Second, while the world as a whole keeps increasing emissions, several countries have begun to reduce their climate footprint (see Table 1). In fact, some 41 countries, including major economies such as the U.S., Germany, and the U.K., have been reducing their emissions since 2000. In another 30 countries, emissions have declined on a per capita basis. This is still too little, but it shows that it is possible to reduce emissions while still growing the economy. A small but growing group of countries have already achieved net-zero emissions and have formed a formal alliance at COP26, underscoring their will to stay at net zero.
Table 1. A taxonomy of CO2 emitters
Source: World Data Lab analysis based on Minx et al (2021)
Among advanced economies, Germany wants to lead the way in the transition to clean growth. This will take a lot of effort because the starting point is very high. At the turn of the century, Germany’s emissions stood at 1.1 GT per year. Over the last 20 years, Germany managed to cut emissions by roughly 10 megatons (MT) tons each year. Still, it remains among the world’s top 10 emitters (accounting for approximately 1.7 percent of global emissions) and it won’t reach net zero by 2050—or 2045 (as the new commitments state) if it continues at this pace. In fact, it would still emit close to 600 MT by 2050 (see Figure 2).
Figure 2. Germany’s path to zero emissions
Source: World Data Lab analysis based on Minx et al (2021)
Reaching net zero in 2050 means tripling the current pace of emissions reductions (to around 30 MT per year). Where will the additional 20 MT come from? The coal and transport transitions are central as coal-based energy and transport account for around 40 percent of Germany’s emissions. If Germany would stop using coal and make all road transport clean, it would “save” around 360 MT (20 MT per year for 18 years) (see Table 2).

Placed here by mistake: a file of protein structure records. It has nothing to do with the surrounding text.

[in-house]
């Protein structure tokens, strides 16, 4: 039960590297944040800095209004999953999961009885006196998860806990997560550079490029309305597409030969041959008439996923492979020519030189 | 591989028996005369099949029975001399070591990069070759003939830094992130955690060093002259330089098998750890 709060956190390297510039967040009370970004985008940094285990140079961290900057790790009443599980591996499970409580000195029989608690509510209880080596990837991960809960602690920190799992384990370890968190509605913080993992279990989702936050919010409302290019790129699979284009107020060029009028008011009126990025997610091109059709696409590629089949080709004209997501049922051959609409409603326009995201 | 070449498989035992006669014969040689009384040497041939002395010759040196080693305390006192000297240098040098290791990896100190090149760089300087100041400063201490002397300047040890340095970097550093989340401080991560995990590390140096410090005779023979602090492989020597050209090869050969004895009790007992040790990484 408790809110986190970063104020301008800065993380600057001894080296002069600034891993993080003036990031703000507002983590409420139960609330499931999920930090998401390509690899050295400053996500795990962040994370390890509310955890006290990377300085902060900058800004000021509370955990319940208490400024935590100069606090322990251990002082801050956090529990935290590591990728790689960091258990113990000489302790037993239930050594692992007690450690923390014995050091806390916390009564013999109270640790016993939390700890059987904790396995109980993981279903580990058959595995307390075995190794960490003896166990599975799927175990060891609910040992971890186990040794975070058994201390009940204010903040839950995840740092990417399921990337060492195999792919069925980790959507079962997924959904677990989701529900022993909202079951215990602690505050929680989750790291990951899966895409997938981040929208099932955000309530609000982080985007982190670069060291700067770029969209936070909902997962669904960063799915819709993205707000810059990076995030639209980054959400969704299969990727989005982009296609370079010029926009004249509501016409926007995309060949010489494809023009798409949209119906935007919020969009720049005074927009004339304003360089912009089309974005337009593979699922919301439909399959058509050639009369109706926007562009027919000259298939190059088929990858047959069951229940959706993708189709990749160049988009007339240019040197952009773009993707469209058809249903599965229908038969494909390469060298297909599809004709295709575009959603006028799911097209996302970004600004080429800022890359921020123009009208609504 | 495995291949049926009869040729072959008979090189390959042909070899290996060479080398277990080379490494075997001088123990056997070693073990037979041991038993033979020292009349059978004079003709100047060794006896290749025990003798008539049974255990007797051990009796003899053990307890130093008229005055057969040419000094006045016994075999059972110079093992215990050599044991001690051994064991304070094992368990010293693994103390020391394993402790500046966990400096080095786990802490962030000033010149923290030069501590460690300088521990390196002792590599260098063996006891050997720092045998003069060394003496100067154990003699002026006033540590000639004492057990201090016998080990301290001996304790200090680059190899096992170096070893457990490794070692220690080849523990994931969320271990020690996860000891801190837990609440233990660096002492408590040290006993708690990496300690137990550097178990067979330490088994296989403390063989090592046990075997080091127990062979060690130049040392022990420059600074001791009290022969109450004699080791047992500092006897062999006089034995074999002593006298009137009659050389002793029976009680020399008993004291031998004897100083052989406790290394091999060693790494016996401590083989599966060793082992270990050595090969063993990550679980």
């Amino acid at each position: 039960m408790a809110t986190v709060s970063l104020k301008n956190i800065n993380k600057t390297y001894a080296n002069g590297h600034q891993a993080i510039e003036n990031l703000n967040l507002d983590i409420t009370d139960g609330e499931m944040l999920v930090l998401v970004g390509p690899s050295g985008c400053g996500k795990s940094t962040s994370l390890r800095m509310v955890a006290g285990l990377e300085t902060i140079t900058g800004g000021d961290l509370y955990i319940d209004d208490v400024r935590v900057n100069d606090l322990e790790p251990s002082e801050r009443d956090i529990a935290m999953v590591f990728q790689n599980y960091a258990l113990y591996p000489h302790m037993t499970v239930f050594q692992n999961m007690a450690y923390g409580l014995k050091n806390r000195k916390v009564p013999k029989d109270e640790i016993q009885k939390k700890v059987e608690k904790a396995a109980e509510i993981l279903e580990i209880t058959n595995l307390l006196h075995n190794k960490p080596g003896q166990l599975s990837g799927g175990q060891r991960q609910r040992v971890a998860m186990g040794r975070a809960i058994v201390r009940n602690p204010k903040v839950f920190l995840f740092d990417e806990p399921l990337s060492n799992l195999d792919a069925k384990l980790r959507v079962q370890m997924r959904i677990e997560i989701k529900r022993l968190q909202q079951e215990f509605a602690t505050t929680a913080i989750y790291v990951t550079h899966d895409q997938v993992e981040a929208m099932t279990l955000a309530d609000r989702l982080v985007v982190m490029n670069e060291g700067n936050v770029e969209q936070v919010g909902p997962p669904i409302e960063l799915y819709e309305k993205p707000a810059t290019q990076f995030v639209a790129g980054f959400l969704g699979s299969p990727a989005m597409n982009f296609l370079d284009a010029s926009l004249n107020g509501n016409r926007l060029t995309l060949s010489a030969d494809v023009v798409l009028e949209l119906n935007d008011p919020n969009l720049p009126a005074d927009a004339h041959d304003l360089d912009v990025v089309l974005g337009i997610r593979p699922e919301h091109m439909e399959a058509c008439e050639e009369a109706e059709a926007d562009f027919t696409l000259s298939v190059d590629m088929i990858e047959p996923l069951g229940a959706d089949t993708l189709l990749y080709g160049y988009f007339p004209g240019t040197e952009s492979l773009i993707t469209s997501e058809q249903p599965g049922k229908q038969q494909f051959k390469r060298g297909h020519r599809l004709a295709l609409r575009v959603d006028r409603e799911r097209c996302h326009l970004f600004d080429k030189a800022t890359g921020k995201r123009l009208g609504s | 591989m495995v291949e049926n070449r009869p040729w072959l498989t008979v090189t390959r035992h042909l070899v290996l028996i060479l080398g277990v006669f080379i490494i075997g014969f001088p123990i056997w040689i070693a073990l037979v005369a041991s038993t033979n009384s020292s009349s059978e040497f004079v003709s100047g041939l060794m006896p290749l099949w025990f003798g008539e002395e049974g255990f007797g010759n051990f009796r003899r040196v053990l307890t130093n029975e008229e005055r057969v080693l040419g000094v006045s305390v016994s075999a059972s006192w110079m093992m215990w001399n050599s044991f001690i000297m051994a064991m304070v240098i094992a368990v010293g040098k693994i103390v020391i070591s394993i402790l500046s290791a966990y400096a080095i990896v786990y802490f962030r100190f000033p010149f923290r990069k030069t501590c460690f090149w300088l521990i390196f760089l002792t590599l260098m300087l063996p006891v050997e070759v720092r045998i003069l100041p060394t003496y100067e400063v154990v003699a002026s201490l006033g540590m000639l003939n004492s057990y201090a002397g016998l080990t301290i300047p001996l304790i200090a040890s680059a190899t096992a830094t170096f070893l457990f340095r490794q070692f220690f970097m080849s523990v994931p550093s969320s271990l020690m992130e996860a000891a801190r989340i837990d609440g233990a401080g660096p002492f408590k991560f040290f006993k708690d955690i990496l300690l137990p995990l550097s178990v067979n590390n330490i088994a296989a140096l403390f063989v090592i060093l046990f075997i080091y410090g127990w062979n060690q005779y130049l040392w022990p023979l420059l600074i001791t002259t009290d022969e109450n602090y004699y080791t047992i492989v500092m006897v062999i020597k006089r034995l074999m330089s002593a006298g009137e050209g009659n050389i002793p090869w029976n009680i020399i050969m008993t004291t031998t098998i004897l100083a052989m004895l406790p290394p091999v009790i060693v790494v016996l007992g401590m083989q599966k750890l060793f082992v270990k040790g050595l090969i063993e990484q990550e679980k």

Table 2. How Germany could get an additional 20 MT in CO2 reduction every year
|20 MT is equivalent to…||Notes|
|Energy: Phasing out of coal||7-8 plants (average size)||Germany has 73 large coal fired plants that emit around 200MT|
|Transport: Electric cars||4.4m cars running on fossil fuels||Germany has around 48 million cars in operation; only half a million are electric|
|Industry: Cement production||Producing around 22 million tons of cement||Germany produced around 34 million tons of cement in 2018|
|Agriculture: Beef Consumption||Consuming around 330 million kilograms of beef||Germans consume around 800 million kg of beef each year|
Source: World Data Lab estimates
Thus, it will take a wide mix of policies to get to net zero by 2050 (and preferably earlier): measures in the electricity-producing sector and transport, but also industrial production and construction. And this is my final point: We will need real numbers to be able to make the most impactful decisions. Who would have thought that the global cement industry emits three times as much as the aviation industry? Who knew that trucks and buses represent 5 percent of global emissions, only slightly below personal transport? Producing these numbers in real-time by country and subsector will go a long way to help policymakers make the most impactful decisions and add perspective to an increasingly heated debate.
Many thanks to Lukas Vashold for his inputs. Any questions on the data model should be directed to email@example.com.